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Palestinian militants launched rockets into southern Israel, while the Israel Air Force launched airstrikes.
JERUSALEM — Israel and Gaza have exchanged some of the heaviest airstrikes since the truce negotiated in November which ended Israel's Operation Pillar of Defense on the Strip.
The Israel Air Force launched its first airstrikes on the Gaza Strip since the cease-fire late on Tuesday night, responding to three mortar shells which were fired at the Negev on Tuesday.
Palestinian militants fired two more rockets from the Gaza Strip on Wednesday, which exploded on open ground near the Israeli town of Sderot, according to Israeli newspaper Haaretz.
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The latest hostilities were sparked by anger in Gaza over the cancer-related death of a Palestinian prisoner held by Israel, Reuters reported. The prisoner, Maysar Abuhamida, will be buried tomorrow in Hebron, in the West Bank.
The Palestinian government has been calling for massive demonstrations, and in a press release held Israel responsible for Abuhamida's death.
"We will not allow shooting of any sort [even sporadic] toward our citizens and our forces," said Moshe Ya'alon, Israel's new defense minister and a former military chief of staff, in response to the rocket launches from Gaza, the Associated Press reported.
Sami Abu Zuhri, a spokesman for Hamas, said Israel's airstrikes were a clear violation of the cease-fire. "We call on international parties to intervene immediately to end the Israeli escalation and also the violations against the prisoners," he said in a statement, according to The New York Times.
In Gaza, Hamas is rapidly losing popularity. A recent poll shows 55 percent of Palestinians supporting a two-state solution, which is absolutely rejected by Hamas, and greater support for Fatah candidates than those from Hamas.
Israel was dominated on Wednesday by news of heightened military alertness on almost every border. An Israeli Defense Forces patrol was shot at on Tuesday in the Golan Heights and responded by shelling Syrian rebel positions.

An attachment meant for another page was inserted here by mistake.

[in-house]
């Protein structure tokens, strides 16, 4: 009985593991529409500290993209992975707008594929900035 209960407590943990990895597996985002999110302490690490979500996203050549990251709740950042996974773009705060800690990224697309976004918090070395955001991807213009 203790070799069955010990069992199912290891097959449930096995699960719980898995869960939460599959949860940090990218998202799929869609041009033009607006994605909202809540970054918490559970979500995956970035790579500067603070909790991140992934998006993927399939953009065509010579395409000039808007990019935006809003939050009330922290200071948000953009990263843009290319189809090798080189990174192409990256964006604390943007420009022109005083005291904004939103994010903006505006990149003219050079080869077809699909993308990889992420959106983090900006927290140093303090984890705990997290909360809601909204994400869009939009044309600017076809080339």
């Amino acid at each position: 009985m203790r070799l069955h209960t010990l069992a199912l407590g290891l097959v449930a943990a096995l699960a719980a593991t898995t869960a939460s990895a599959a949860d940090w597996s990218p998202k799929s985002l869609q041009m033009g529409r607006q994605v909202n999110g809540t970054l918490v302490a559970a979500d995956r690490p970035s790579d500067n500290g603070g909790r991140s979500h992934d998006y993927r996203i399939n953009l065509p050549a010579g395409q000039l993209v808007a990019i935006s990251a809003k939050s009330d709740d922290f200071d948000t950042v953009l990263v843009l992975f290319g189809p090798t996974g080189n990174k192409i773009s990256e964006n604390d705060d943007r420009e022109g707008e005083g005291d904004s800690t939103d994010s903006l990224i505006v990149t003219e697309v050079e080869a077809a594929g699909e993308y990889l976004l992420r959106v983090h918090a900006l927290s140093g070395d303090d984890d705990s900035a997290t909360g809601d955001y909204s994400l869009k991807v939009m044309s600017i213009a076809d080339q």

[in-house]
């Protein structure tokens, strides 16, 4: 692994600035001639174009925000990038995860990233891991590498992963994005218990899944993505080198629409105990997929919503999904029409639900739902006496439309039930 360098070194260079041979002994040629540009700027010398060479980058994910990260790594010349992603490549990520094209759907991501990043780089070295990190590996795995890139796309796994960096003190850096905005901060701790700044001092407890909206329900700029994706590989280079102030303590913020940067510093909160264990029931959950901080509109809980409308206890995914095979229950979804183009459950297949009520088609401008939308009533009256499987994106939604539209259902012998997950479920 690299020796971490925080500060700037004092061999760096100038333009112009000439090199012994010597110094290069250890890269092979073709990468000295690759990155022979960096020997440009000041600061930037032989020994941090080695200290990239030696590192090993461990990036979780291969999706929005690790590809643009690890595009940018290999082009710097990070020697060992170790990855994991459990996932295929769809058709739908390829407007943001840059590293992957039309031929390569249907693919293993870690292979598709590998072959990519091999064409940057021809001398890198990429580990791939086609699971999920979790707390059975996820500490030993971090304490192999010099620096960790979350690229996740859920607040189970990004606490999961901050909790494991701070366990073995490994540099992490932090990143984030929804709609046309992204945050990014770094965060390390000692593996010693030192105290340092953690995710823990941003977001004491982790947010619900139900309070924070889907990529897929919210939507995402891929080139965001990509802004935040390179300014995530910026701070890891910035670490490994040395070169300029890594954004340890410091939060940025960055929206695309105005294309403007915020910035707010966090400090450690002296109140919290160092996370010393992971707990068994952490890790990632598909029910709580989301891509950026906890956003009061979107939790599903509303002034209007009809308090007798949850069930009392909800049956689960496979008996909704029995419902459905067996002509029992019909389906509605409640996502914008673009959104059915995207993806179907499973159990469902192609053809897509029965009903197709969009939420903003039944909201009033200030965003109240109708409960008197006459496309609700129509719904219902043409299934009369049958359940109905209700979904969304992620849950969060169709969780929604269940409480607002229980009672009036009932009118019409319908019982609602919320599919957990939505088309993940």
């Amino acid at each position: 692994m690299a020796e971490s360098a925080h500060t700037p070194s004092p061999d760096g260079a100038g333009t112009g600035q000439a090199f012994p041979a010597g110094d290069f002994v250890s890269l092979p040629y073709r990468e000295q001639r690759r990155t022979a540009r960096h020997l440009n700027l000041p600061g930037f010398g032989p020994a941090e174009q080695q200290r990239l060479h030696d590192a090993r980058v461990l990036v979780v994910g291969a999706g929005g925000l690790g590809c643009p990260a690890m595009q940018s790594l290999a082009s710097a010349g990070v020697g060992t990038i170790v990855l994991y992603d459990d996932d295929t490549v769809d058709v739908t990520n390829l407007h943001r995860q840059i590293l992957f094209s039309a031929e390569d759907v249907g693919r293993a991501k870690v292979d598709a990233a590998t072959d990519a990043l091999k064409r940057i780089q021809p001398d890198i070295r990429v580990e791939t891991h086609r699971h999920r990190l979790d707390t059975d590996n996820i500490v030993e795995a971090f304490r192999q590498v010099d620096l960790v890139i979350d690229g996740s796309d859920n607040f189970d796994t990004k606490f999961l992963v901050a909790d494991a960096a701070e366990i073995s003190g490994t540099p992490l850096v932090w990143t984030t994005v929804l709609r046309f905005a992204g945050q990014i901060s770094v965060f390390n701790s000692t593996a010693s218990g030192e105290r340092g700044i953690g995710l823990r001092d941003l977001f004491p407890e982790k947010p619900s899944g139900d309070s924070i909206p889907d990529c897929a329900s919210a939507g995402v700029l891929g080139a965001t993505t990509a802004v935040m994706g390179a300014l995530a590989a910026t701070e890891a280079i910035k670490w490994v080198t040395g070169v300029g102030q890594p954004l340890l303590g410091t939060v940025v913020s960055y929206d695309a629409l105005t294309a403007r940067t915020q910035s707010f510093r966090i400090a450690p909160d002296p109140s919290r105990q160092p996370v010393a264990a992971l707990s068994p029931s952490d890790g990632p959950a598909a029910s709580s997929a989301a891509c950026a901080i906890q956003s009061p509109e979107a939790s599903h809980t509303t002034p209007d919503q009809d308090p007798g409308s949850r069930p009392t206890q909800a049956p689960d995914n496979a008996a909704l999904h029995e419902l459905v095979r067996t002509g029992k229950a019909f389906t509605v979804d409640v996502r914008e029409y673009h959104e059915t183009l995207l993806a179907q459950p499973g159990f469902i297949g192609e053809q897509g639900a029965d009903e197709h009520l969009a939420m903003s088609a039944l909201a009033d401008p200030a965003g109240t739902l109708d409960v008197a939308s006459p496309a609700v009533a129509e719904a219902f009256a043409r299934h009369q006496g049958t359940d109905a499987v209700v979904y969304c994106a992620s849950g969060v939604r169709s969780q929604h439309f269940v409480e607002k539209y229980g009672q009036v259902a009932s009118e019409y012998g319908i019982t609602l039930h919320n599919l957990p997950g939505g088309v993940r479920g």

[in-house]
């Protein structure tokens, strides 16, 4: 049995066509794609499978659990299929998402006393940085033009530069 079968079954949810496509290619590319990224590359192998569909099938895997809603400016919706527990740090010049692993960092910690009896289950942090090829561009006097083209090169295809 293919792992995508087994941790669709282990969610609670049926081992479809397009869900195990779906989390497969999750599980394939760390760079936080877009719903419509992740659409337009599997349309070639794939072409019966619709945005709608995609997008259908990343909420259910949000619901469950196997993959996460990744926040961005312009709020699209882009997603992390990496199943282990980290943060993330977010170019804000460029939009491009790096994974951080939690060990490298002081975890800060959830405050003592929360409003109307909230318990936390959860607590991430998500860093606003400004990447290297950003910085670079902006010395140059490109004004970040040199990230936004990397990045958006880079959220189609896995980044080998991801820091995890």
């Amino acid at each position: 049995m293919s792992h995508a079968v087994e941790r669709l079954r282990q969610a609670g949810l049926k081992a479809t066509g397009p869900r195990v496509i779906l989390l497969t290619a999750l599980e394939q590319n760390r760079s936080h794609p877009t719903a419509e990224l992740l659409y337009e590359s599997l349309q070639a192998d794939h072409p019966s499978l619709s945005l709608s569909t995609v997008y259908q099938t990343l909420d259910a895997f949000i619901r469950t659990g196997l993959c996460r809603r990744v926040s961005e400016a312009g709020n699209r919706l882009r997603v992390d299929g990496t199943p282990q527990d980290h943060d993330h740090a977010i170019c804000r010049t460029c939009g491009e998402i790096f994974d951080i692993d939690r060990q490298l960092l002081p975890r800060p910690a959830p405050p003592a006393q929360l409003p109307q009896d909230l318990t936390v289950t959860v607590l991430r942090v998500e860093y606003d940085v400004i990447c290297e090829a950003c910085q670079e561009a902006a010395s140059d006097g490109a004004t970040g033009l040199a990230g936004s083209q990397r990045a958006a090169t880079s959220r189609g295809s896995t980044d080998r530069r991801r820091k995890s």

The Syrian civil war is now pretty much felt routinely on Israel's northeastern border. For people living in the Golan Heights, the sounds of mortar and shelling are a daily presence. Farmers tending their fields have seen mortar shells land meters from them. This is a sea change in living conditions for people who have lived on an absolutely quiet border, despite the formal state of war since the Six Day War in 1967.
Wounded Syrian civilians and rebels have also become a constant presence as they request medical assistance on the Israeli border. To handle the growing demand, the IDF has set up a field hospital on the northern Golan Heights.
The assessment of the head of Israeli military intelligence, Gen. Aviv Kochavi, is that as soon as the rebels are done with Syrian President Bashar al-Assad, "they will come after us." The growing influence of Al Qaeda and similar movements among the various rebel groups operating in Syria is being monitored very closely, and causing significant anxiety.
Causing even greater anxiety is the situation next door, in beleaguered Lebanon, where Hezbollah, which depends on the Assad regime for its survival, is growing more desperate.
The Israeli military is openly concerned that Hezbollah will return to bombarding the Israeli north with missiles as a way of drawing attention away from its predicament, and as a show of strength.
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